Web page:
V. Harm Reduction Implementation Guide
The harm to Aboriginal individuals, families and communities resulting from substance use is immense – reaching across and through families, communities and generations. There are many ways harm from drug use is experienced including the break-down of relationships and families, violence, loss of financial security, disease, and death; these harms are significant. Hepatitis C and HIV infection through injection drug use is happening very rapidly in Canadian Aboriginal communities – most call it a health crisis, some people even called it an epidemic. Our communities need to be able to respond to these issues in meaningful, culturally appropriate and community specific ways. Most Aboriginal people can agree that it is honourable and practical to work towards reducing the harms associated with substance use for both individuals and communities.
This Implementation Guide hopes to complement to enhance the Walk With Me – Pathways to Health Service Delivery Model (Canadian Aboriginal AIDS Network, 2007). It is not within the scope of this resource to discuss and describe everything there is to know about the vast landscape of Aboriginal harm reduction. There are many pathways to health and each person is free to choose the path for themselves.
As service providers and/or supporters of our relatives, it is our job to walk with our relatives; to actively listen in a non-threatening and non-judgmental way to get to know where they are at right now on their path. This is about ‘doing’ harm reduction and how to move your group or community towards the goal of harm reduction across all services. It’s a big job but the point of this implementation guide is to get ALL Aboriginal people thinking and talking about harm reduction and how they might be able to apply it in their setting (community, workplace, school, home, etc.). To do this, it is important to establish trust.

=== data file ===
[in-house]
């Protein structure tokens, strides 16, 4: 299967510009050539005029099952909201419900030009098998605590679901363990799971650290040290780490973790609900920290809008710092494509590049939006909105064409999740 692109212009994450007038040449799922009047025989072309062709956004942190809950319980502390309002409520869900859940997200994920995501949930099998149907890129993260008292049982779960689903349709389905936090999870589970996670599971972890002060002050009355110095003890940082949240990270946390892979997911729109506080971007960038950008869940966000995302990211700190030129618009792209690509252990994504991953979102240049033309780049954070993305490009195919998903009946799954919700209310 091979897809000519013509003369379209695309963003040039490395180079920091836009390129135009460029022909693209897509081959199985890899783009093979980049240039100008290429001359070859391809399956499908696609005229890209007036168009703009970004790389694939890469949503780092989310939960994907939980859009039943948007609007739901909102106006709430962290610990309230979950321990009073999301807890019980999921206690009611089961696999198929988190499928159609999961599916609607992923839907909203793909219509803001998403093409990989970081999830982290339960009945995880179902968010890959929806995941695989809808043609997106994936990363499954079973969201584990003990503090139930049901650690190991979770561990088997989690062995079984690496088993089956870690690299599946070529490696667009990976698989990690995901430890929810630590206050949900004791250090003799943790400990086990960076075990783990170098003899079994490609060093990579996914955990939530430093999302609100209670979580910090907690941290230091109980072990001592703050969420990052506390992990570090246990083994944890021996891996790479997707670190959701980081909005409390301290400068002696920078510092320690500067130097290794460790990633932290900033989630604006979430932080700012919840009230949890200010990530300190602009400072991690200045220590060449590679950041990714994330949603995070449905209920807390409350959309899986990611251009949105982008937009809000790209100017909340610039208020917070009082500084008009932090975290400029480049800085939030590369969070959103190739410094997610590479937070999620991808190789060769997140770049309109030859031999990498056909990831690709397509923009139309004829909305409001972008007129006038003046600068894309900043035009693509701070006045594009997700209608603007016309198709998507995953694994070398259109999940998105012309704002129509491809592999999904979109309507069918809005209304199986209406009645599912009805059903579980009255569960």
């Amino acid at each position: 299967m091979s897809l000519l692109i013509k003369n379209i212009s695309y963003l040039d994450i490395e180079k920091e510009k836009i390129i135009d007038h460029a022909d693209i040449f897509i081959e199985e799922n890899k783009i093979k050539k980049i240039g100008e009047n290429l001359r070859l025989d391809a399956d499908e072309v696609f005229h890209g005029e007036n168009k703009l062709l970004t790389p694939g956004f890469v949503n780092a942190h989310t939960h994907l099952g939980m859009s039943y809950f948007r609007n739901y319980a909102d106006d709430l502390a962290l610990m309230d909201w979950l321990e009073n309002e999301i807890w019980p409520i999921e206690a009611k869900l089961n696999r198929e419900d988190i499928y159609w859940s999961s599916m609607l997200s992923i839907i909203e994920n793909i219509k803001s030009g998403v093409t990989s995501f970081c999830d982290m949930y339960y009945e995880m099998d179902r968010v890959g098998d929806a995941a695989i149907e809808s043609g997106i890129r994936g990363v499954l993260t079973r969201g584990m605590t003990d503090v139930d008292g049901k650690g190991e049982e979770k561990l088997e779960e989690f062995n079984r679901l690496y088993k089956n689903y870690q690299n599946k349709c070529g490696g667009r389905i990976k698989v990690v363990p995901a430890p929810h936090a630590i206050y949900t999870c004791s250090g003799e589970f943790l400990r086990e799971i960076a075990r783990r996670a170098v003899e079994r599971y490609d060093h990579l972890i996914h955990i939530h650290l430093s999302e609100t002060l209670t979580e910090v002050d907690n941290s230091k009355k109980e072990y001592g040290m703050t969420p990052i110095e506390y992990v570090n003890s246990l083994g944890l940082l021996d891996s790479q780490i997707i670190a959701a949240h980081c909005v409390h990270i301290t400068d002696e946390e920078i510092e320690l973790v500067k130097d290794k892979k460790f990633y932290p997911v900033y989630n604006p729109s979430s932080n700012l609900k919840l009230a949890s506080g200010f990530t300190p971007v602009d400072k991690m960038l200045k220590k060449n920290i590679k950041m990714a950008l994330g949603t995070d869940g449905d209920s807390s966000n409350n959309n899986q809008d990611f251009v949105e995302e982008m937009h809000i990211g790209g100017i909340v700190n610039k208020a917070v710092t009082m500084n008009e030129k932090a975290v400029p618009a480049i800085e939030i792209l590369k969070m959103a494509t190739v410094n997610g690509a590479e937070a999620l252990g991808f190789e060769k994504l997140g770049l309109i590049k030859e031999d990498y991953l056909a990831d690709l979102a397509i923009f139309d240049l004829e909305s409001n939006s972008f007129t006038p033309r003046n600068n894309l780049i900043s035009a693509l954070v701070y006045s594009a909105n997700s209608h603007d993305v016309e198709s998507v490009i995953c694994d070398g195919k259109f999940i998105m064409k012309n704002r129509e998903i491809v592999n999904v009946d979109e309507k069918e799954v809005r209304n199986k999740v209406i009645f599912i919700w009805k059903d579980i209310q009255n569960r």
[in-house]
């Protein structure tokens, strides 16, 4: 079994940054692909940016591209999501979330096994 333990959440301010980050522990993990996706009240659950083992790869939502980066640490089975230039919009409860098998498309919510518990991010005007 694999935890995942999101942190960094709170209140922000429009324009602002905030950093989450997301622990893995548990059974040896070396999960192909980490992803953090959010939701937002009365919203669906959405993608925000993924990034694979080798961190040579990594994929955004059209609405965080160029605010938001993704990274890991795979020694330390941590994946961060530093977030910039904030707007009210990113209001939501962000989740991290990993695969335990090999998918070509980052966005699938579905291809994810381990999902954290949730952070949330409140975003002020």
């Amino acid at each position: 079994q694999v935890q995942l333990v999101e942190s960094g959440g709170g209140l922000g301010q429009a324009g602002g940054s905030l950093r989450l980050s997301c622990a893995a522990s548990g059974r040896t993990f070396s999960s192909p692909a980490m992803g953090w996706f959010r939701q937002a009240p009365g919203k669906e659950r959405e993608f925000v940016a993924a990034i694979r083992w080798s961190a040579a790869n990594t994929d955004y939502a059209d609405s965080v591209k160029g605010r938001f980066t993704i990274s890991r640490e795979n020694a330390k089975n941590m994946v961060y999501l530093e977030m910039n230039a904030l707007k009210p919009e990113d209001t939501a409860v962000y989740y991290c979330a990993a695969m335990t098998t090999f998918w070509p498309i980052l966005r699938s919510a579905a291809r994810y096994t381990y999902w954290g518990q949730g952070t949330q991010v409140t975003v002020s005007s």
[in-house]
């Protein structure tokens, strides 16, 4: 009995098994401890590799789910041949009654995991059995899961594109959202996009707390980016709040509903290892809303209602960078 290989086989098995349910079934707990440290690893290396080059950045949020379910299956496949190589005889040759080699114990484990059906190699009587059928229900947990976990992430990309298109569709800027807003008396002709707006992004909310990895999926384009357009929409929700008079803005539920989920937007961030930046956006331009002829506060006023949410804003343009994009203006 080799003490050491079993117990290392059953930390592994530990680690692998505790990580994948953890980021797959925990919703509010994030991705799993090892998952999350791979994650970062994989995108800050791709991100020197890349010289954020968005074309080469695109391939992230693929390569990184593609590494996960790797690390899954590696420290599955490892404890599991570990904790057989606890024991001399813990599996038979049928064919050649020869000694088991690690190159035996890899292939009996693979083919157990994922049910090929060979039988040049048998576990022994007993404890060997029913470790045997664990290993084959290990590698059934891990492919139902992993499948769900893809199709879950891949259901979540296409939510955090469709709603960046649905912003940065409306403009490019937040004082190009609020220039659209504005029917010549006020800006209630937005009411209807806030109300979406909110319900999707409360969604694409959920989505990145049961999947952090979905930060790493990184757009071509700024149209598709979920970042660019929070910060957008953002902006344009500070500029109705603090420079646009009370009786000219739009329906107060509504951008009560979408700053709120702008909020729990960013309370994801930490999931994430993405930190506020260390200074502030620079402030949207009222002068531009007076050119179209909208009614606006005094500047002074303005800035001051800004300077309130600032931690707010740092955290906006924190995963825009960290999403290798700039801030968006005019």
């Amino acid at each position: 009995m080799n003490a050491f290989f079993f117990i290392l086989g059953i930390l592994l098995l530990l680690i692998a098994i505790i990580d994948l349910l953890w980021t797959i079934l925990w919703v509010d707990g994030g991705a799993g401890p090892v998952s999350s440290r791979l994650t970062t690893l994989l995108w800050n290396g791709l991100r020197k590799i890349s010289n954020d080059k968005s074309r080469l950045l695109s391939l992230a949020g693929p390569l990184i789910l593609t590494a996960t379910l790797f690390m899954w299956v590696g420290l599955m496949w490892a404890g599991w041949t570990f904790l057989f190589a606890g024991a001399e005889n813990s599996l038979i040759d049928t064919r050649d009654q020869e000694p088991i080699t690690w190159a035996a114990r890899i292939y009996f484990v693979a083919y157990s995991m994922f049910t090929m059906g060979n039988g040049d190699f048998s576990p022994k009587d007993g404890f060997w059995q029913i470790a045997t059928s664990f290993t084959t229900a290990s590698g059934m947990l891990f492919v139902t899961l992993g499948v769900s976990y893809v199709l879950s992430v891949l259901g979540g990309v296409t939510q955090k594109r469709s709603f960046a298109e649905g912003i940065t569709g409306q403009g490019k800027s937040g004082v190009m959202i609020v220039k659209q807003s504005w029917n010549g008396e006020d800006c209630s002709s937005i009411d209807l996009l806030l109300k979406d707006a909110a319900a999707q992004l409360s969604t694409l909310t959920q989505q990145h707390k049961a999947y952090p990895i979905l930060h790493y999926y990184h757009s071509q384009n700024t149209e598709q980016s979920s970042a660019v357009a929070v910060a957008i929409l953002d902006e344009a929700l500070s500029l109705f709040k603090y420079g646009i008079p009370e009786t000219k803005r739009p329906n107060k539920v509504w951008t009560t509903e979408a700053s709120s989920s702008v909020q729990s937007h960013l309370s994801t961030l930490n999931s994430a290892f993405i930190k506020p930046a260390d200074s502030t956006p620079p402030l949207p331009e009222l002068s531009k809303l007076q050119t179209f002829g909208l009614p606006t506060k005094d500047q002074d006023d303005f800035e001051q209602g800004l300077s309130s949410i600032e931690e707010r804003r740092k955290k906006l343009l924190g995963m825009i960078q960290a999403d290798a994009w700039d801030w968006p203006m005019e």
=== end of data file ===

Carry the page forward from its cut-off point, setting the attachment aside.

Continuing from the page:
Trust is developed by spending time together and establishing a relationship. In order for people to reach out and ask for help, we have to instill trust. Creating safe spaces where relationships can be fostered between those who provide services and those who are seeking or requiring services is very important. In many cases for Aboriginal people most at risk, culturally safe services are often the only point of contact these individuals might have with the health care system and other support services.
There are many opinions about how Métis, Inuit and First Nations communities should move forward in responding to this issue. But it is important to remember that the patterns and modes – the drug(s) of choice and preferred manner of consumption – of substance use differ from region to region and from community to community.
Yet, some communities have celebrated successes in their interventions and responses – we can learn from their experience and help get communities ready to adapt it to fit their own realities. We must share our experiences and lessons with each other because there are still many communities struggling with how to meaningfully address substance use.
Each community requires it’s own culturally appropriate response to its home-grown issues. We hope that this guide will provide you with new tools to assist in normalizing harm reduction approaches in your community as one means of acknowledging and working to reduce the incidence of HIV/AIDS and Hepatitis C.